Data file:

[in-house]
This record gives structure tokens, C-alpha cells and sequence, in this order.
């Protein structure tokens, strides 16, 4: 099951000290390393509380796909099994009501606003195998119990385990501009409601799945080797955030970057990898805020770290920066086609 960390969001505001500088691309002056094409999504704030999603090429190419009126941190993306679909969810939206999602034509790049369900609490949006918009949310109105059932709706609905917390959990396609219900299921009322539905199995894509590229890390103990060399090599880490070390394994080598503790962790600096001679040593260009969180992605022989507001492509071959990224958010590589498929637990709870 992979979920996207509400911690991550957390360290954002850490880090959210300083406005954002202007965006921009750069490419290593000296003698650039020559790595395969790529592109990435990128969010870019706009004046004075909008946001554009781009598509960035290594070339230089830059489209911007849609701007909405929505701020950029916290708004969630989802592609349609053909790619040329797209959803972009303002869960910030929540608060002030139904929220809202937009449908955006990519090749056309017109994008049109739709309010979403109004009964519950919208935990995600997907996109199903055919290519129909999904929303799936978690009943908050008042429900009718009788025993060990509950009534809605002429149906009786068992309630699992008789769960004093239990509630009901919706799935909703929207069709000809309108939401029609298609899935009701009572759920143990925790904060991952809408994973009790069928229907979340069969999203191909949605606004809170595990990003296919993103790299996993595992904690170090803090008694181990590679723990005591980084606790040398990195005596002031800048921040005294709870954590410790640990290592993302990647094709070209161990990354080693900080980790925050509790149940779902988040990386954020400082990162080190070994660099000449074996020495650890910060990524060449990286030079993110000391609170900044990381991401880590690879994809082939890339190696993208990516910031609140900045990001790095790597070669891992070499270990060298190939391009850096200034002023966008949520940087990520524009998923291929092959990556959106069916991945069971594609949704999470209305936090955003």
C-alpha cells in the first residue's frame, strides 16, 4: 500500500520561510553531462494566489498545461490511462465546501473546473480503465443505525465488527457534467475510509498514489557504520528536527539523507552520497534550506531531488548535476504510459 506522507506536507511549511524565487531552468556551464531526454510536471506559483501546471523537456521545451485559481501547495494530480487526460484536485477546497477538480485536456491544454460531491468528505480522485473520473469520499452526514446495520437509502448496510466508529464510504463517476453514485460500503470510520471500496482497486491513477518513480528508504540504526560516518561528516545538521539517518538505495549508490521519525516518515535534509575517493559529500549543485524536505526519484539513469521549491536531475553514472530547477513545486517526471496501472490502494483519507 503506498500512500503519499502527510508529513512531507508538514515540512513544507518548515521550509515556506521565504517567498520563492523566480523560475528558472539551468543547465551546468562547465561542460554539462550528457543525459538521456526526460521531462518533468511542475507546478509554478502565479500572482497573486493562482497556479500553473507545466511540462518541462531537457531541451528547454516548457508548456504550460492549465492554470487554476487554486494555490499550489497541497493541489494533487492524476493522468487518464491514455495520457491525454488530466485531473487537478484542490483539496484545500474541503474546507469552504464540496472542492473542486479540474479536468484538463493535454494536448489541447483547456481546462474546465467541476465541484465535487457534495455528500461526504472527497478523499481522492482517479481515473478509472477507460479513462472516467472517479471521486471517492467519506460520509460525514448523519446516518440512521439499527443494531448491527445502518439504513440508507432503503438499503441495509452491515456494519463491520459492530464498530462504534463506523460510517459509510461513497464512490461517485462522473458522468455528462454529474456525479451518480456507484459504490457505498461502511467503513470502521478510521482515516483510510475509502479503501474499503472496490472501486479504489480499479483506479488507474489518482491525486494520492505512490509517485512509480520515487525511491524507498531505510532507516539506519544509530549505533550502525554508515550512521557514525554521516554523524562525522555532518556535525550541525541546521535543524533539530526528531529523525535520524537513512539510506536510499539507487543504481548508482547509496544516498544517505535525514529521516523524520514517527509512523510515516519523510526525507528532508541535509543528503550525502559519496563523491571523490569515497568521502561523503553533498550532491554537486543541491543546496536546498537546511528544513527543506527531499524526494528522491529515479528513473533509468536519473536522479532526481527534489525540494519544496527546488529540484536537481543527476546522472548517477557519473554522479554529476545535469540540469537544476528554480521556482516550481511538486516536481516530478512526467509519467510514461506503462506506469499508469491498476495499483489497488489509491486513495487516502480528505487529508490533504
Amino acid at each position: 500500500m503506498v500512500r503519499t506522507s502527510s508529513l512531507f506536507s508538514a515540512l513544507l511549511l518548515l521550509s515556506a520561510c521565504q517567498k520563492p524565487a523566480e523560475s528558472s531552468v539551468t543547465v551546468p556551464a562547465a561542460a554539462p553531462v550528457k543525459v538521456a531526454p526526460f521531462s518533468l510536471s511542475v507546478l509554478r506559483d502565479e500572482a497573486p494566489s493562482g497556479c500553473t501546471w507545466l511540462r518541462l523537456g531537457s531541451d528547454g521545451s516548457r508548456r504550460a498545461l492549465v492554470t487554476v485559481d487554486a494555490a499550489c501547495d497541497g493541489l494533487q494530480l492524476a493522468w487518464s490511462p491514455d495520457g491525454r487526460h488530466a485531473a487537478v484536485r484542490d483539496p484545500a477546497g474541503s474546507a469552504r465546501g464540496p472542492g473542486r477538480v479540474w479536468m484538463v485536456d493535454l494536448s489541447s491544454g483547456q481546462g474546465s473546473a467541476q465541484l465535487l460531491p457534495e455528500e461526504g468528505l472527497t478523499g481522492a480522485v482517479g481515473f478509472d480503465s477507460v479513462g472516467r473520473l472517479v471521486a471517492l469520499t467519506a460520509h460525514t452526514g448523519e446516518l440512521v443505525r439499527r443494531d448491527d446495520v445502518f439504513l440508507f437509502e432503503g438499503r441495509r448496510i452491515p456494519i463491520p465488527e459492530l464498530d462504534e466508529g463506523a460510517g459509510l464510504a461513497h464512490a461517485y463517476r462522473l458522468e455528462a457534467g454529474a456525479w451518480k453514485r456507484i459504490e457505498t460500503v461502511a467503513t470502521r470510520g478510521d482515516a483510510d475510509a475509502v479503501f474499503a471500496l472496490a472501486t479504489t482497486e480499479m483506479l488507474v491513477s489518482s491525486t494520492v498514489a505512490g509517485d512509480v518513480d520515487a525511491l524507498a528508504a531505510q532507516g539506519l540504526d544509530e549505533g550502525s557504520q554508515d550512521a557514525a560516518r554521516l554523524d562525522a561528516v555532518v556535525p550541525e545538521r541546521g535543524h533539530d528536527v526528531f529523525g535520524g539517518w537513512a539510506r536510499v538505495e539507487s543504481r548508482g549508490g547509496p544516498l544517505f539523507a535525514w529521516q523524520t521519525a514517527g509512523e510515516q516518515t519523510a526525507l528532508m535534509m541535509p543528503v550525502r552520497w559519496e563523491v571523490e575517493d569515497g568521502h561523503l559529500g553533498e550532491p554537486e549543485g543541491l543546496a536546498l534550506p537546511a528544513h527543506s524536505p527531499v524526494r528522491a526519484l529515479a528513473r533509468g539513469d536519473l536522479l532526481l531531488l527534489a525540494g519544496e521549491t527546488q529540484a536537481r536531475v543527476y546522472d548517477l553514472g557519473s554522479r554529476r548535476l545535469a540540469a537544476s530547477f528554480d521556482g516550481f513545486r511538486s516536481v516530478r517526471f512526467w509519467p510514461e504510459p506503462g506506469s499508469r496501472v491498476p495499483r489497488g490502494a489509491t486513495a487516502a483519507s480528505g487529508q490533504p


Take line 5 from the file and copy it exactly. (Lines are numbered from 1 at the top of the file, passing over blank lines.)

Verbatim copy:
Amino acid at each position: 500500500m503506498v500512500r503519499t506522507s502527510s508529513l512531507f506536507s508538514a515540512l513544507l511549511l518548515l521550509s515556506a520561510c521565504q517567498k520563492p524565487a523566480e523560475s528558472s531552468v539551468t543547465v551546468p556551464a562547465a561542460a554539462p553531462v550528457k543525459v538521456a531526454p526526460f521531462s518533468l510536471s511542475v507546478l509554478r506559483d502565479e500572482a497573486p494566489s493562482g497556479c500553473t501546471w507545466l511540462r518541462l523537456g531537457s531541451d528547454g521545451s516548457r508548456r504550460a498545461l492549465v492554470t487554476v485559481d487554486a494555490a499550489c501547495d497541497g493541489l494533487q494530480l492524476a493522468w487518464s490511462p491514455d495520457g491525454r487526460h488530466a485531473a487537478v484536485r484542490d483539496p484545500a477546497g474541503s474546507a469552504r465546501g464540496p472542492g473542486r477538480v479540474w479536468m484538463v485536456d493535454l494536448s489541447s491544454g483547456q481546462g474546465s473546473a467541476q465541484l465535487l460531491p457534495e455528500e461526504g468528505l472527497t478523499g481522492a480522485v482517479g481515473f478509472d480503465s477507460v479513462g472516467r473520473l472517479v471521486a471517492l469520499t467519506a460520509h460525514t452526514g448523519e446516518l440512521v443505525r439499527r443494531d448491527d446495520v445502518f439504513l440508507f437509502e432503503g438499503r441495509r448496510i452491515p456494519i463491520p465488527e459492530l464498530d462504534e466508529g463506523a460510517g459509510l464510504a461513497h464512490a461517485y463517476r462522473l458522468e455528462a457534467g454529474a456525479w451518480k453514485r456507484i459504490e457505498t460500503v461502511a467503513t470502521r470510520g478510521d482515516a483510510d475510509a475509502v479503501f474499503a471500496l472496490a472501486t479504489t482497486e480499479m483506479l488507474v491513477s489518482s491525486t494520492v498514489a505512490g509517485d512509480v518513480d520515487a525511491l524507498a528508504a531505510q532507516g539506519l540504526d544509530e549505533g550502525s557504520q554508515d550512521a557514525a560516518r554521516l554523524d562525522a561528516v555532518v556535525p550541525e545538521r541546521g535543524h533539530d528536527v526528531f529523525g535520524g539517518w537513512a539510506r536510499v538505495e539507487s543504481r548508482g549508490g547509496p544516498l544517505f539523507a535525514w529521516q523524520t521519525a514517527g509512523e510515516q516518515t519523510a526525507l528532508m535534509m541535509p543528503v550525502r552520497w559519496e563523491v571523490e575517493d569515497g568521502h561523503l559529500g553533498e550532491p554537486e549543485g543541491l543546496a536546498l534550506p537546511a528544513h527543506s524536505p527531499v524526494r528522491a526519484l529515479a528513473r533509468g539513469d536519473l536522479l532526481l531531488l527534489a525540494g519544496e521549491t527546488q529540484a536537481r536531475v543527476y546522472d548517477l553514472g557519473s554522479r554529476r548535476l545535469a540540469a537544476s530547477f528554480d521556482g516550481f513545486r511538486s516536481v516530478r517526471f512526467w509519467p510514461e504510459p506503462g506506469s499508469r496501472v491498476p495499483r489497488g490502494a489509491t486513495a487516502a483519507s480528505g487529508q490533504p